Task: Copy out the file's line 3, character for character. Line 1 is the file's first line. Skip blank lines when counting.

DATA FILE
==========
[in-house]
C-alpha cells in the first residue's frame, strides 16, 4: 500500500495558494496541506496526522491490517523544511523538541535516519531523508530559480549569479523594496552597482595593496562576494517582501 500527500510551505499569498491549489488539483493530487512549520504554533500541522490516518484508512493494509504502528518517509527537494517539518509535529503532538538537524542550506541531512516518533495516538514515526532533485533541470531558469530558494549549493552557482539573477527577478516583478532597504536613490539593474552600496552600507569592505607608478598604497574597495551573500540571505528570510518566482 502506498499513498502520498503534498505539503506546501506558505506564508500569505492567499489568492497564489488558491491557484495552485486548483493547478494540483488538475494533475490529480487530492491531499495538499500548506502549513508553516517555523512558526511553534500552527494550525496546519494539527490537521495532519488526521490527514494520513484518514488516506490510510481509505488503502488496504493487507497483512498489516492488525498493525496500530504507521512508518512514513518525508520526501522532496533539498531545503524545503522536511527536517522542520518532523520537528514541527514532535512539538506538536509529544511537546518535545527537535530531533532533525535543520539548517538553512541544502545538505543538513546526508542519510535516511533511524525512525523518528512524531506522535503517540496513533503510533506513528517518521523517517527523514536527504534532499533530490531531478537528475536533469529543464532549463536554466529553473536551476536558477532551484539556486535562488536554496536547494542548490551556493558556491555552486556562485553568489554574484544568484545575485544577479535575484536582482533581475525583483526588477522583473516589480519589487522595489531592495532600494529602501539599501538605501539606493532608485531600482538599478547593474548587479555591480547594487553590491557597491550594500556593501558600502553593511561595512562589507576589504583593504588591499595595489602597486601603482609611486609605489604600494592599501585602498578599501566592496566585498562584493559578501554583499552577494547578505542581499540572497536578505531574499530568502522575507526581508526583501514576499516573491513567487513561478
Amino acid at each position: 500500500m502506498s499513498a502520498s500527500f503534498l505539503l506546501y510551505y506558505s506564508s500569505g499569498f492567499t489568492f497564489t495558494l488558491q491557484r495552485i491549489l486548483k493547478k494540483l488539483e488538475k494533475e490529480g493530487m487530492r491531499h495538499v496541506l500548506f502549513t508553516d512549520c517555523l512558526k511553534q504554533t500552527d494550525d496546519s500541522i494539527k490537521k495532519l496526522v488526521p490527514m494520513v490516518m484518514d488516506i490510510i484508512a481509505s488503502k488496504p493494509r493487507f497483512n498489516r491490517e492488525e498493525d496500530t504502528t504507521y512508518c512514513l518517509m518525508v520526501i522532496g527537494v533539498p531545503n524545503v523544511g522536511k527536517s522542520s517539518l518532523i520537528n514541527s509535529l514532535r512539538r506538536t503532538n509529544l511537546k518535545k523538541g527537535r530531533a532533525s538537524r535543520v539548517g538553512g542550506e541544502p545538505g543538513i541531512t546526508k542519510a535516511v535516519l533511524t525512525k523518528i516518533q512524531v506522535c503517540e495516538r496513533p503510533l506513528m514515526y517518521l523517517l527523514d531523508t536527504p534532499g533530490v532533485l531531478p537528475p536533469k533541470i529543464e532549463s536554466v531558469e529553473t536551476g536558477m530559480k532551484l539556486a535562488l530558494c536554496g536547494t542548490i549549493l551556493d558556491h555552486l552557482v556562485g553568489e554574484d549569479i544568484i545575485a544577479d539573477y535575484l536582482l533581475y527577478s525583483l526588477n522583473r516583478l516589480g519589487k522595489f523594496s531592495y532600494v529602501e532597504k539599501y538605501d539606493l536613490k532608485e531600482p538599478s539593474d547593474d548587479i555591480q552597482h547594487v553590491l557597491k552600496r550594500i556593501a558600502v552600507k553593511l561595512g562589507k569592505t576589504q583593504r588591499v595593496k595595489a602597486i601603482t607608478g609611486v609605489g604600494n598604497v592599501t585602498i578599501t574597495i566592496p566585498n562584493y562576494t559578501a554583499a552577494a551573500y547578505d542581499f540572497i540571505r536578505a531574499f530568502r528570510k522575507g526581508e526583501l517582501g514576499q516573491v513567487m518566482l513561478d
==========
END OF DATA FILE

Amino acid at each position: 500500500m502506498s499513498a502520498s500527500f503534498l505539503l506546501y510551505y506558505s506564508s500569505g499569498f492567499t489568492f497564489t495558494l488558491q491557484r495552485i491549489l486548483k493547478k494540483l488539483e488538475k494533475e490529480g493530487m487530492r491531499h495538499v496541506l500548506f502549513t508553516d512549520c517555523l512558526k511553534q504554533t500552527d494550525d496546519s500541522i494539527k490537521k495532519l496526522v488526521p490527514m494520513v490516518m484518514d488516506i490510510i484508512a481509505s488503502k488496504p493494509r493487507f497483512n498489516r491490517e492488525e498493525d496500530t504502528t504507521y512508518c512514513l518517509m518525508v520526501i522532496g527537494v533539498p531545503n524545503v523544511g522536511k527536517s522542520s517539518l518532523i520537528n514541527s509535529l514532535r512539538r506538536t503532538n509529544l511537546k518535545k523538541g527537535r530531533a532533525s538537524r535543520v539548517g538553512g542550506e541544502p545538505g543538513i541531512t546526508k542519510a535516511v535516519l533511524t525512525k523518528i516518533q512524531v506522535c503517540e495516538r496513533p503510533l506513528m514515526y517518521l523517517l527523514d531523508t536527504p534532499g533530490v532533485l531531478p537528475p536533469k533541470i529543464e532549463s536554466v531558469e529553473t536551476g536558477m530559480k532551484l539556486a535562488l530558494c536554496g536547494t542548490i549549493l551556493d558556491h555552486l552557482v556562485g553568489e554574484d549569479i544568484i545575485a544577479d539573477y535575484l536582482l533581475y527577478s525583483l526588477n522583473r516583478l516589480g519589487k522595489f523594496s531592495y532600494v529602501e532597504k539599501y538605501d539606493l536613490k532608485e531600482p538599478s539593474d547593474d548587479i555591480q552597482h547594487v553590491l557597491k552600496r550594500i556593501a558600502v552600507k553593511l561595512g562589507k569592505t576589504q583593504r588591499v595593496k595595489a602597486i601603482t607608478g609611486v609605489g604600494n598604497v592599501t585602498i578599501t574597495i566592496p566585498n562584493y562576494t559578501a554583499a552577494a551573500y547578505d542581499f540572497i540571505r536578505a531574499f530568502r528570510k522575507g526581508e526583501l517582501g514576499q516573491v513567487m518566482l513561478d